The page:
Chasing Plain Wildflowers: Super Bloom at the Carrizo Plain

April 19, 2017

California’s native plants are getting a lot of attention this spring, thanks to some of the best wildflower displays in decades. The recent rainy season is a gift that keeps on giving, with once-brown hillsides now carpeted in a rainbow of colors. Heeding a friend’s advice to drop everything and go, I headed to the Temblor Range on Easter Sunday with a few plant-loving pals. We were hoping to catch scenes like this:

Temblor Range Wildflowers, photo by Tim Fross.

And this:

Common hillside daisy, photo by Tim Fross.

The Temblors define the northern rim of the Carrizo Plain, hugging the boundary between San Luis Obispo and Kern counties. Although peak bloom was just past, Nature’s splendor was still worthy of gasps and swoons. Here are a few of the highlights from our day.

Common hillside daisy up close, Monolopia lanceolata.

We were definitely impressed!

A painterly tapestry of California poppy, tansy-leaf phacelia, and Fremont pincushion.

Pink and orange rub some people the wrong way, but Nature doesn’t follow rules when it comes to color combinations. Satiny orange San Joaquin blazing star (if you look really close, you can see beetles nestled in the petals) comingle with mauve pink Parry’s mallow.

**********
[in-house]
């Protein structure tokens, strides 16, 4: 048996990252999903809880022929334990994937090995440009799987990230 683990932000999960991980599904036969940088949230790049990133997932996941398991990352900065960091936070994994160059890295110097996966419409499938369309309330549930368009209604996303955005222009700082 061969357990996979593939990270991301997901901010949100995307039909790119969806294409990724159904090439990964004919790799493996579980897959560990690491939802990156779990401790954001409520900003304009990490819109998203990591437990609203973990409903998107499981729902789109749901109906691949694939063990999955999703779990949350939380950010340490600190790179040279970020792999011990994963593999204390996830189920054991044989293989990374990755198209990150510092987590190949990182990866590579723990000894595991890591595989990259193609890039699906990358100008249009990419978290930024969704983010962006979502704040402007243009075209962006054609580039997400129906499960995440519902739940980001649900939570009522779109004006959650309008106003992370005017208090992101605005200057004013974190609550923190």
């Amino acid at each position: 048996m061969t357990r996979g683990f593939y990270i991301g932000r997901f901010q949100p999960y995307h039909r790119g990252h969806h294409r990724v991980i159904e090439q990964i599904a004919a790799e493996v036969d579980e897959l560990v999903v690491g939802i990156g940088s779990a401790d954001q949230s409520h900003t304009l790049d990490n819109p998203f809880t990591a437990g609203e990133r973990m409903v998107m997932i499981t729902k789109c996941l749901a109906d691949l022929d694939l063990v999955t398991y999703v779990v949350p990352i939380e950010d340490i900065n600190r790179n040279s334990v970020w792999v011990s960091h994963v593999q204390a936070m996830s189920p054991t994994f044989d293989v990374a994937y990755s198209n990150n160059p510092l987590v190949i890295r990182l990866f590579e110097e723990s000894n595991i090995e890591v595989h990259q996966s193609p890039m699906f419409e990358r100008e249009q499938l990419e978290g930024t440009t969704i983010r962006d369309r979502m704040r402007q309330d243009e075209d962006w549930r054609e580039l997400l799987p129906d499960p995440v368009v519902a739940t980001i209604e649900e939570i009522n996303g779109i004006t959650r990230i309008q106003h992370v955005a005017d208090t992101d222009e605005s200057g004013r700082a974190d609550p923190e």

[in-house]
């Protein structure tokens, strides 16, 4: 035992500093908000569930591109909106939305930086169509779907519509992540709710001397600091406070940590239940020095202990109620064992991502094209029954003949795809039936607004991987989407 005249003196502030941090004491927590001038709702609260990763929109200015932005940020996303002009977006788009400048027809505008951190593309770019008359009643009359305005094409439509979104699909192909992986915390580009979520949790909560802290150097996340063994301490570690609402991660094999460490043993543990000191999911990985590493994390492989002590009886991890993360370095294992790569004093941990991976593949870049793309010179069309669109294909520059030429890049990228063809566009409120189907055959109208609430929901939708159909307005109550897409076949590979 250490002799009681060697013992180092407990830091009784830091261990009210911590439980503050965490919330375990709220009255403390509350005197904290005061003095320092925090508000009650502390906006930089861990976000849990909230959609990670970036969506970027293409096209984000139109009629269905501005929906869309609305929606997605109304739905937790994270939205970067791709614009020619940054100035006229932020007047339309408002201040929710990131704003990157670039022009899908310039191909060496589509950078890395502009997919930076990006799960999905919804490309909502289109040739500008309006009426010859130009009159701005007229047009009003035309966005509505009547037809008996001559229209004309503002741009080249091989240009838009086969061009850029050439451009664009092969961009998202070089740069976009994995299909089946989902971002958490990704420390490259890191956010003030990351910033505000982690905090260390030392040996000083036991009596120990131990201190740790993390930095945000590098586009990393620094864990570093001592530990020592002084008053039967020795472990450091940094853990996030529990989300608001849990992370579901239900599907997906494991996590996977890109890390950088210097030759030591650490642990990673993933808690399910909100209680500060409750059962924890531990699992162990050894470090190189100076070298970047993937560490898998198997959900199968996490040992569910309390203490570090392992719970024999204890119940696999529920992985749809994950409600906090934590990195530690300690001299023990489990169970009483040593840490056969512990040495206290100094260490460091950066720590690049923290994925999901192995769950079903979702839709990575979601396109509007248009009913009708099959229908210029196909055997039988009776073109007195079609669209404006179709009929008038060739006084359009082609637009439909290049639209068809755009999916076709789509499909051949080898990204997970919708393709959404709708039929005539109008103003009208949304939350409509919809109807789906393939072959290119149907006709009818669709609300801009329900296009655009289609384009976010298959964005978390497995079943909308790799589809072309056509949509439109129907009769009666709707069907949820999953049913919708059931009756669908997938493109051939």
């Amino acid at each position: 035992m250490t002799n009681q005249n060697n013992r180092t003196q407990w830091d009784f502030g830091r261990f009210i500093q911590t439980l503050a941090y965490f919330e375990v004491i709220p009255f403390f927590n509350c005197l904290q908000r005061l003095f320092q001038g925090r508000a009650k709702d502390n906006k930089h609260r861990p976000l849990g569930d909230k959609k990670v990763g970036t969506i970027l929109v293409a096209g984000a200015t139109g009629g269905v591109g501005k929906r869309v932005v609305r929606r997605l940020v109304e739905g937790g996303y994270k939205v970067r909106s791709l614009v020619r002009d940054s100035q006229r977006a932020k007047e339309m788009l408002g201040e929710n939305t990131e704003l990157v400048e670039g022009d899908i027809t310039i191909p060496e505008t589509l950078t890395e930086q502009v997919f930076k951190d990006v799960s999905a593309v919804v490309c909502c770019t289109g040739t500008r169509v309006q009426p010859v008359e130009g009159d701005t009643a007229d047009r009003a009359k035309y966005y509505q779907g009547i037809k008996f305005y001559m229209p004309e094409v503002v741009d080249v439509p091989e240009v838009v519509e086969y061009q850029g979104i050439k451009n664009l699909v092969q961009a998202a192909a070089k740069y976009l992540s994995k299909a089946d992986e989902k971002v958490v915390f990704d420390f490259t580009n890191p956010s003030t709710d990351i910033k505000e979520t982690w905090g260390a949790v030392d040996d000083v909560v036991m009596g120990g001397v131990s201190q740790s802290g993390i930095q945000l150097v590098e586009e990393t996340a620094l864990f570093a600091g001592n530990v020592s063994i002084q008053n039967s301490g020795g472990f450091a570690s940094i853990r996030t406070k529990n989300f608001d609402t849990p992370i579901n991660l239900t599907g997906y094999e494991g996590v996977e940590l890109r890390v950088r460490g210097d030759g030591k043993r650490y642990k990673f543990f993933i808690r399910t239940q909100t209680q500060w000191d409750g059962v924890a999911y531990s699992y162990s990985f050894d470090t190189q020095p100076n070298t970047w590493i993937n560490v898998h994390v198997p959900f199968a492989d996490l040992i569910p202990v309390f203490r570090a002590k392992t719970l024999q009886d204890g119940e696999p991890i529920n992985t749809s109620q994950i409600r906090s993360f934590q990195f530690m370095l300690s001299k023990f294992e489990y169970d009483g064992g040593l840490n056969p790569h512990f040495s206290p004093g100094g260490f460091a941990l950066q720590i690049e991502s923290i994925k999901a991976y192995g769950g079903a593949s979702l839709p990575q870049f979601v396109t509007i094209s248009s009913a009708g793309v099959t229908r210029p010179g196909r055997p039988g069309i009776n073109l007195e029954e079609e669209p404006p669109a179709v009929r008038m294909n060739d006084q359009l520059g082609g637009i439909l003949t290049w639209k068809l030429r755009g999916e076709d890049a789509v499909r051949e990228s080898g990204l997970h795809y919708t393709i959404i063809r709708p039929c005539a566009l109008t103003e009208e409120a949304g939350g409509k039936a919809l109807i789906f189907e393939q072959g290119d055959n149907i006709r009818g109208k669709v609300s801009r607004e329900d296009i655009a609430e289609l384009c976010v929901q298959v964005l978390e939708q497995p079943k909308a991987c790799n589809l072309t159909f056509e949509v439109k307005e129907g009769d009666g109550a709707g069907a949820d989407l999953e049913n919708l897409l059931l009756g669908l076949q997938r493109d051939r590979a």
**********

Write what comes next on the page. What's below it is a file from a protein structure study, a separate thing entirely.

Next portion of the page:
San Joaquin blazing star (center) and Parry’s mallow.

I’ve never seen such exuberant displays of Parry’s mallow and will hunt for a seed source to sow in the Museum’s Nature Gardens next fall. I’m sure it will be wonderful in bouquets, judging by how well its desert relatives – Indian and apricot mallow – have performed for us. And a good source of pollen for bees and other insects.

Apricot mallow, Sphaeralcea ambiqua in the NHMLA Nature Gardens

But perhaps the most stunning display of the day was huge swaths of desert candles, Caulanthus inflatus. This bizarre member of the mustard family, with its swollen chartreuse stems and deep maroon flower buds, is truly spectacular. Solitary plants are a marvel, but seeing acres of them was simply incredible. I wonder if they glow in the dark!

Desert candle, Caulanthus inflatus, with two crane flies on the candle-like stalk.

Although we’re a long way from France, one can imagine scenes like these inspiring George Seurat to perfect his pointillist painting technique.

Our spirits restored by all that beauty and in awe of the massive seed bank that created these jaw-dropping scenes, we reluctantly turned toward home, stopping to coax this tarantula off the road and out of harm’s way.

California ebony tarantula, Aphonopelma eutylenum.

**All photos by Carol Bornstein unless otherwise noted.




(Posted by: Carol Bornstein)

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